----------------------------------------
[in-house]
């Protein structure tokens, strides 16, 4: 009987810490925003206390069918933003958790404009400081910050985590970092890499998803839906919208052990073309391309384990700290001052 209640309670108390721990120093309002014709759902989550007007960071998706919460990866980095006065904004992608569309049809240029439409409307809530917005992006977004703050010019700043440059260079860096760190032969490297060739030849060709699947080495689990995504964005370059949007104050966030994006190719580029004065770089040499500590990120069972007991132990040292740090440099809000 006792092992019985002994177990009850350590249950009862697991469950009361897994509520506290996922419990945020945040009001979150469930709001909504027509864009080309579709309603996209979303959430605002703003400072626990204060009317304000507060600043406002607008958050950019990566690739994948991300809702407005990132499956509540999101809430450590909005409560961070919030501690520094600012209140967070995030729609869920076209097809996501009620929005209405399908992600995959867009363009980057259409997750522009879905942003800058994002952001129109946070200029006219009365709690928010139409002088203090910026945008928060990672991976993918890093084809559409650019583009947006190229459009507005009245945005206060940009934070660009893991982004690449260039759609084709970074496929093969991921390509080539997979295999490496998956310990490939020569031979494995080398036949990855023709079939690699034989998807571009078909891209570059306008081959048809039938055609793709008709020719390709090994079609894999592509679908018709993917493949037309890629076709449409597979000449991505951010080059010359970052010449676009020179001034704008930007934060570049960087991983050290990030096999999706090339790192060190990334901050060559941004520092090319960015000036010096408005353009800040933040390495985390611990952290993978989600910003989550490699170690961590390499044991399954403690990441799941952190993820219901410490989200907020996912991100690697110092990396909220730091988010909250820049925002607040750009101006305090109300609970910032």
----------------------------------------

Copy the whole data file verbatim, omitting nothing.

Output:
[in-house]
């Protein structure tokens, strides 16, 4: 009987810490925003206390069918933003958790404009400081910050985590970092890499998803839906919208052990073309391309384990700290001052 209640309670108390721990120093309002014709759902989550007007960071998706919460990866980095006065904004992608569309049809240029439409409307809530917005992006977004703050010019700043440059260079860096760190032969490297060739030849060709699947080495689990995504964005370059949007104050966030994006190719580029004065770089040499500590990120069972007991132990040292740090440099809000 006792092992019985002994177990009850350590249950009862697991469950009361897994509520506290996922419990945020945040009001979150469930709001909504027509864009080309579709309603996209979303959430605002703003400072626990204060009317304000507060600043406002607008958050950019990566690739994948991300809702407005990132499956509540999101809430450590909005409560961070919030501690520094600012209140967070995030729609869920076209097809996501009620929005209405399908992600995959867009363009980057259409997750522009879905942003800058994002952001129109946070200029006219009365709690928010139409002088203090910026945008928060990672991976993918890093084809559409650019583009947006190229459009507005009245945005206060940009934070660009893991982004690449260039759609084709970074496929093969991921390509080539997979295999490496998956310990490939020569031979494995080398036949990855023709079939690699034989998807571009078909891209570059306008081959048809039938055609793709008709020719390709090994079609894999592509679908018709993917493949037309890629076709449409597979000449991505951010080059010359970052010449676009020179001034704008930007934060570049960087991983050290990030096999999706090339790192060190990334901050060559941004520092090319960015000036010096408005353009800040933040390495985390611990952290993978989600910003989550490699170690961590390499044991399954403690990441799941952190993820219901410490989200907020996912991100690697110092990396909220730091988010909250820049925002607040750009101006305090109300609970910032």